Most cabin owners in this area are seasonal, so we haven’t had much company this winter. We do have a few friends we see in town, and a few others who stop by every time they are out this way. What we are really missing though is our families. We just recently found the show Alaska: The Last Frontier and are really enjoying it. They have several generations of family homesteading, and it’s obvious how much they lean on each other. The also live on the peninsula and live by the tides. Its fun watching people so similar to us, but it does drive home how alone we are. It would be really nice to have full time neighbors, or family or friends that lived out here.

Our closest full time neighbors are 11 miles away, off road. That makes it a little hard to run over and borrow some sugar!


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That time neighbors gifted us a beach fire when they moved on by 4 wheeler and we had to wait out the tide to take our truck.

The long, dark days of Alaskan winters only add to the feeling of isolation. On our shortest days we only got 5 hours of light. This means a lot of time spent inside, which is probably why everyone is asking us if we have cabin fever. Luckily we have the internet, and winter gave us time to catch up on all our shows that we missed while working on our homestead this summer. Along with video games, we also have been doing a lot of research to prepare for summer. Especially research regarding raising pigs and dealing with bears. Hungry bears around the homestead is not something I’m excited for. We also have our daughter to hang out with. Watching her learn new things is endlessly entertaining!

Spending that much time in the dark has been quite the change for us. Not only did we have more light in Washington winters, but the summer days are so long it makes the winter seem worse. Now I under stand why things like Happy Lamps exist. It’s also hard to make any progress on our homestead when there is so little day light. Outdoor chores are slow to be done this time of year. Sometimes the constant darkness does wear a little bit, so we take “family days” as often as we need.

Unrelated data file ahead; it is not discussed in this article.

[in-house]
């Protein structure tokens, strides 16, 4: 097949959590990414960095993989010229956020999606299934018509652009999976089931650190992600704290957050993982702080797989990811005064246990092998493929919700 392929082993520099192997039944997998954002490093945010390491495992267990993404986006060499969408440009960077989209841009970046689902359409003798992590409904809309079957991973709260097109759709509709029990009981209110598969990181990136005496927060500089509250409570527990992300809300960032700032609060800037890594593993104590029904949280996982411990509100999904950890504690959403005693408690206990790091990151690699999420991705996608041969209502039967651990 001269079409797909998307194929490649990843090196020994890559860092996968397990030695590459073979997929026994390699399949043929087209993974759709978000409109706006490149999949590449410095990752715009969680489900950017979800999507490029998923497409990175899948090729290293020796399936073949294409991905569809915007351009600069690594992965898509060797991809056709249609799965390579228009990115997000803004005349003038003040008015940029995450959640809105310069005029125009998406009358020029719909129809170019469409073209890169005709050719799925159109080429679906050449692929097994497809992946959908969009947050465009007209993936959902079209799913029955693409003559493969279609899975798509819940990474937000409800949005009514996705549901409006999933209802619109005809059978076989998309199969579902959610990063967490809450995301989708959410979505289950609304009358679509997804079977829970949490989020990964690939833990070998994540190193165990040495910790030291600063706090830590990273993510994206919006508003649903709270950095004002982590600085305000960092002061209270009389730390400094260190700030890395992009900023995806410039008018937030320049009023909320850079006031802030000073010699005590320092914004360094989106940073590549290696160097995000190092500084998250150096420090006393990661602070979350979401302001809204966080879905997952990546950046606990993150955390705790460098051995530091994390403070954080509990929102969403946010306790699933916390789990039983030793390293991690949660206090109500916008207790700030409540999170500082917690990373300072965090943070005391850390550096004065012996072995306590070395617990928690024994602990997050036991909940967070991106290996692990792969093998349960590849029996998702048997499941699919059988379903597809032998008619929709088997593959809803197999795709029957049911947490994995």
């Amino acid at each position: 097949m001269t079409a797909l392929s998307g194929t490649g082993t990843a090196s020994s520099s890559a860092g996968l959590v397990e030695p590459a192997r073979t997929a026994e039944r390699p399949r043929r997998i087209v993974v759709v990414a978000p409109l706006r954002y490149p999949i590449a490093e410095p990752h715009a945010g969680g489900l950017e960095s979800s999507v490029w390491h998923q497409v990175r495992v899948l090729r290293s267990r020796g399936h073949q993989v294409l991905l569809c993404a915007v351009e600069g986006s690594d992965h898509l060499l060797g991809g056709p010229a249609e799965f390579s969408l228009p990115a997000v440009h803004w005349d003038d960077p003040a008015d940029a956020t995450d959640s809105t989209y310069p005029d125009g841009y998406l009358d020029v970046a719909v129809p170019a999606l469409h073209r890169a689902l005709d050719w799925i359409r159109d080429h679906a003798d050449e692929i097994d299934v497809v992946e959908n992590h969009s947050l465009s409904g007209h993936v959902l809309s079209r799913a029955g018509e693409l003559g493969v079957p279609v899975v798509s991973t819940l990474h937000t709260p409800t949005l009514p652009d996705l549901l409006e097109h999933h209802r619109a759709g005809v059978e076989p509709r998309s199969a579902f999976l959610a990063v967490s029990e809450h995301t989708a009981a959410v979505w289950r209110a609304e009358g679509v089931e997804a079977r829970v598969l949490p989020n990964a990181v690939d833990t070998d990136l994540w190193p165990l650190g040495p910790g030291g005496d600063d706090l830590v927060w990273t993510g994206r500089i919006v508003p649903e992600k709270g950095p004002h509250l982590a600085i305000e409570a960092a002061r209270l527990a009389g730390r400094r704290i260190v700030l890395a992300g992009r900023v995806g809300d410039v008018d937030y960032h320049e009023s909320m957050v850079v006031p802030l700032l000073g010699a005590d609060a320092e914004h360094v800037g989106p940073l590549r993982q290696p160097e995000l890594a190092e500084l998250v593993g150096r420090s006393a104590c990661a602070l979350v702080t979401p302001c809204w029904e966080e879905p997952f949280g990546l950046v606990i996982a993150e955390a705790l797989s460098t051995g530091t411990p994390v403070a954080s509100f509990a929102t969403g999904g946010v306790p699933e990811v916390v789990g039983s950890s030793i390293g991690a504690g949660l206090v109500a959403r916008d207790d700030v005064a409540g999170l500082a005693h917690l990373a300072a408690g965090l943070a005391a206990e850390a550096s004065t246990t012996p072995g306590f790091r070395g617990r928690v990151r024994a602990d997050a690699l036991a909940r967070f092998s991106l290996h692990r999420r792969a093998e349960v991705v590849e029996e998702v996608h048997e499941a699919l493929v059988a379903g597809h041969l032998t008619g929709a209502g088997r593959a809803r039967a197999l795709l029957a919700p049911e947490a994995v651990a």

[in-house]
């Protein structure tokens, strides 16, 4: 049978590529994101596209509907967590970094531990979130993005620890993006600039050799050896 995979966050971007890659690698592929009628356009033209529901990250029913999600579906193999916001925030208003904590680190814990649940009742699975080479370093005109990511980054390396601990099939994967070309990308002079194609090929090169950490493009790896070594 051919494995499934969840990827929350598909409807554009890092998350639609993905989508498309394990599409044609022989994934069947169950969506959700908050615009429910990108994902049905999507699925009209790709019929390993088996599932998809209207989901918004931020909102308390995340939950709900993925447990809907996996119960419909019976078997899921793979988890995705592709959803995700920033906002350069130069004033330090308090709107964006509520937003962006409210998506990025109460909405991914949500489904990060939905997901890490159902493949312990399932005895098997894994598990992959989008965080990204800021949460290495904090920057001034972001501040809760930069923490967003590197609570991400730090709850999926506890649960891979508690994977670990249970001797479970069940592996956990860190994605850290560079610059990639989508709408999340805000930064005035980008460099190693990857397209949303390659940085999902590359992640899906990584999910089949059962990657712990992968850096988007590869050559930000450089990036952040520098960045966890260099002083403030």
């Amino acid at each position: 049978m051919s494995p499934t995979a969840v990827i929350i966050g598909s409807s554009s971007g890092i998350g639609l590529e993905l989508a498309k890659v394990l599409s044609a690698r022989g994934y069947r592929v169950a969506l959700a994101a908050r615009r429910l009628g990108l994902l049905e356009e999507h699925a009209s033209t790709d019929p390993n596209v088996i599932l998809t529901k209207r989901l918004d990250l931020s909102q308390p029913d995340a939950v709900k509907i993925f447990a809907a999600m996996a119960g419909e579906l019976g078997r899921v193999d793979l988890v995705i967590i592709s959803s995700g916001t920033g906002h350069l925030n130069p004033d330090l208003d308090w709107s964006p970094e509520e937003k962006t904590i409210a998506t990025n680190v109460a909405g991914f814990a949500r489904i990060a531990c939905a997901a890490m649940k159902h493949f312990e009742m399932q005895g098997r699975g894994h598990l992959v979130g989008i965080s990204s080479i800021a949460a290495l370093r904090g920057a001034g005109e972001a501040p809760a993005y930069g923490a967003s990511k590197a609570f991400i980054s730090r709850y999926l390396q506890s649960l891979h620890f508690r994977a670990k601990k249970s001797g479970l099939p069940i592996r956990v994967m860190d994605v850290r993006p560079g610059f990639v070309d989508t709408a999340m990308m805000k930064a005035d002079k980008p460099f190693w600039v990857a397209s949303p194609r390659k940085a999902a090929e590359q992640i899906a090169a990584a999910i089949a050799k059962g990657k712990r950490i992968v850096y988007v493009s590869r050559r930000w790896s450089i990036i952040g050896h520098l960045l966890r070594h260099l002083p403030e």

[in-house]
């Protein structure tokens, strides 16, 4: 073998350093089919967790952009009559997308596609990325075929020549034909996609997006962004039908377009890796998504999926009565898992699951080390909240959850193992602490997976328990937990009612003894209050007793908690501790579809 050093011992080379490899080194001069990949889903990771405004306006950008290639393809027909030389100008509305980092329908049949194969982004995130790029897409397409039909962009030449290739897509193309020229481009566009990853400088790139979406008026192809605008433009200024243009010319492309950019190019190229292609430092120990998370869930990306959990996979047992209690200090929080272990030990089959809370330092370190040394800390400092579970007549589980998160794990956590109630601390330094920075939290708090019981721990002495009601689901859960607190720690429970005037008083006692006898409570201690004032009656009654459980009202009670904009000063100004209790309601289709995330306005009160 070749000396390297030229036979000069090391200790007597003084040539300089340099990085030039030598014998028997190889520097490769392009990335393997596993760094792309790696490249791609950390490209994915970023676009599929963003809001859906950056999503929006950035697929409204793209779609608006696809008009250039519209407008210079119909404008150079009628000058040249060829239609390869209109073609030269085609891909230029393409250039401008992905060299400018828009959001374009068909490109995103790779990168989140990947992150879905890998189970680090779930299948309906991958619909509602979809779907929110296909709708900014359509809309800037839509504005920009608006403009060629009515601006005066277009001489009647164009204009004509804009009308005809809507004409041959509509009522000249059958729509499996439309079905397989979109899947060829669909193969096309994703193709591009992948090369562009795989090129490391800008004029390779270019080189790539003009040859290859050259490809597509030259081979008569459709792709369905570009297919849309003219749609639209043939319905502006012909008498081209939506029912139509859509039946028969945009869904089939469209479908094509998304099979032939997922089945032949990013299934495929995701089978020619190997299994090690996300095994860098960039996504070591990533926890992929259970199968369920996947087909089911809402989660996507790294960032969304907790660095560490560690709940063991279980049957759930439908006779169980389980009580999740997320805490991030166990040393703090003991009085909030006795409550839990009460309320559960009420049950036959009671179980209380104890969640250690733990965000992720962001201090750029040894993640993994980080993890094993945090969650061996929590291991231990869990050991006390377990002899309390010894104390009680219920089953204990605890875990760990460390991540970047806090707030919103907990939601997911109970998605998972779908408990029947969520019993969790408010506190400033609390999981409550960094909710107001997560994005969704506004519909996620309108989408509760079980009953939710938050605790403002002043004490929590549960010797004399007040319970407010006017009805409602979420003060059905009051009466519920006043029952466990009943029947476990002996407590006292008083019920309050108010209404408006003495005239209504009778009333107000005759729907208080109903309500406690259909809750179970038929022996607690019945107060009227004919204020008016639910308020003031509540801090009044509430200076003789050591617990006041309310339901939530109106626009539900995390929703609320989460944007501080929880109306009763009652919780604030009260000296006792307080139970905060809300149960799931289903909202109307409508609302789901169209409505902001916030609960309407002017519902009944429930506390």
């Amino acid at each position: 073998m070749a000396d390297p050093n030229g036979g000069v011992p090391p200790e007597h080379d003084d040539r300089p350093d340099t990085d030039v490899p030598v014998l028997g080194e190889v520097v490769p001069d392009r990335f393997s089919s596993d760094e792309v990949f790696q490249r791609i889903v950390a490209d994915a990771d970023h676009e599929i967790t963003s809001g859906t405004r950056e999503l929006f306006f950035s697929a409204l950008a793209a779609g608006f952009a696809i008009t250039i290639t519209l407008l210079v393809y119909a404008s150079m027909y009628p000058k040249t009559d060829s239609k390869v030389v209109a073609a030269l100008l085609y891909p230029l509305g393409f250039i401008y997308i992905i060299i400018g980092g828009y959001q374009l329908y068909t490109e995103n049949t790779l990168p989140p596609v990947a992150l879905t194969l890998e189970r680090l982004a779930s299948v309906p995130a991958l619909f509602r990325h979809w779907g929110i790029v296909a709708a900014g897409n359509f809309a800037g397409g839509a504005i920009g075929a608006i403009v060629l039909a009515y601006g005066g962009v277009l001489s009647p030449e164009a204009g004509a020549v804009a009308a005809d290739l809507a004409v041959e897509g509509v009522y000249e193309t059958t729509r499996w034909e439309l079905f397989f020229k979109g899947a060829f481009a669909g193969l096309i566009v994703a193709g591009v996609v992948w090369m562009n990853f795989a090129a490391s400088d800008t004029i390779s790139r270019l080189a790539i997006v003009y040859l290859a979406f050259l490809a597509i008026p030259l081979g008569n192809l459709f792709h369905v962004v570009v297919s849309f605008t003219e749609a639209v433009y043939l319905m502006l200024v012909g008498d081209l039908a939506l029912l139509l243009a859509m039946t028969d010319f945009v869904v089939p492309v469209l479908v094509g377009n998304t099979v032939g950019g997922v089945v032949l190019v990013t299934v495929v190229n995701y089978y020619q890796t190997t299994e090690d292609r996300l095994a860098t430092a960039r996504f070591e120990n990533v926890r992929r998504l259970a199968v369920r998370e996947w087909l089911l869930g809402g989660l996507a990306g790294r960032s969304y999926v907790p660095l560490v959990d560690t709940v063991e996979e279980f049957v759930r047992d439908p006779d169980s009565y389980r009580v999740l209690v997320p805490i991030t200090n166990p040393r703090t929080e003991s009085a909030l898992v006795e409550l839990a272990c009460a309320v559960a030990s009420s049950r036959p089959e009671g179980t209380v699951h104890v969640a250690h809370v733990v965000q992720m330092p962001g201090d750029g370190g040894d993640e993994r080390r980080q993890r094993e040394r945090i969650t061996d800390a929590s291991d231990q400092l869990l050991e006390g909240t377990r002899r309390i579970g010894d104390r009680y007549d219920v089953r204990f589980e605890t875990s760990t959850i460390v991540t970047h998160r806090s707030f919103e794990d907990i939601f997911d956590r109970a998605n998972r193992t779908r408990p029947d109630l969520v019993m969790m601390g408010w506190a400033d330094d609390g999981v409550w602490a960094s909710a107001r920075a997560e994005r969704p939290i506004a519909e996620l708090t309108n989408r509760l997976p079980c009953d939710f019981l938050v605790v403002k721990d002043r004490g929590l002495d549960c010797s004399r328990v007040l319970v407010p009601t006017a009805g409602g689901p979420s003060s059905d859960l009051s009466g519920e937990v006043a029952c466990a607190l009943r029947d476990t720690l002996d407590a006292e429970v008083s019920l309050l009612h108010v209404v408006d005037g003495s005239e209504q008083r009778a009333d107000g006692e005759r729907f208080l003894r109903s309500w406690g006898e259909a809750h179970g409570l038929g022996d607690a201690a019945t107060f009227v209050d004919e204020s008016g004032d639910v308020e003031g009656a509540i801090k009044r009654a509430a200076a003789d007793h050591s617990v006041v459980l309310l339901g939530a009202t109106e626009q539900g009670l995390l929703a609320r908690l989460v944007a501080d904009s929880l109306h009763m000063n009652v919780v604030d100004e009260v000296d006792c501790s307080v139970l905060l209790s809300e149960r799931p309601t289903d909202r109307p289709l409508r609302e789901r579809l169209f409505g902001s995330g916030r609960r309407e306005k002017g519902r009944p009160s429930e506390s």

There was no rush once we had shelter, firewood, food  and water needs met. Although sometimes it’s a chore in itself convincing Kyle he doesn’t need to push himself so hard. Come spring there will be plenty of time for rushing around to finish projects. It feels like winter is spent waiting for spring and outdoor chores again! Indoor projects are something I want to prepare more for next winter. This year we didn’t really have time to harvest any materials for crafting over winter. We spent all our time in a mad dash to finish our home before snow fell.


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That time when a neighbor towed us out of quicksand and saved our truck from the tide (the second time!).

The good news is the snow is melting and the birds are back and singing. Pretty soon all our summer friends and neighbors will be back. And with the return of long days there will be lots of homestead projects happening!

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Living The Off Grid Life As New Parents

Living The Off Grid Life As New Parents -
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As many of you know, Kyle and I found out I was pregnant before we gave up everything to move to Alaska. Starting a homestead from scratch while pregnant was not easy (post here). We didn’t want to try starting from scratch with a toddler though. Luckily for us, our daughter Bellamy is what I would call an easy baby. She slept through the night nearly from day one, doesn’t have many fussy spells and is easy to comfort. That’s not to say life with a newborn baby on the homestead hasn’t been challenging, especially as new parents.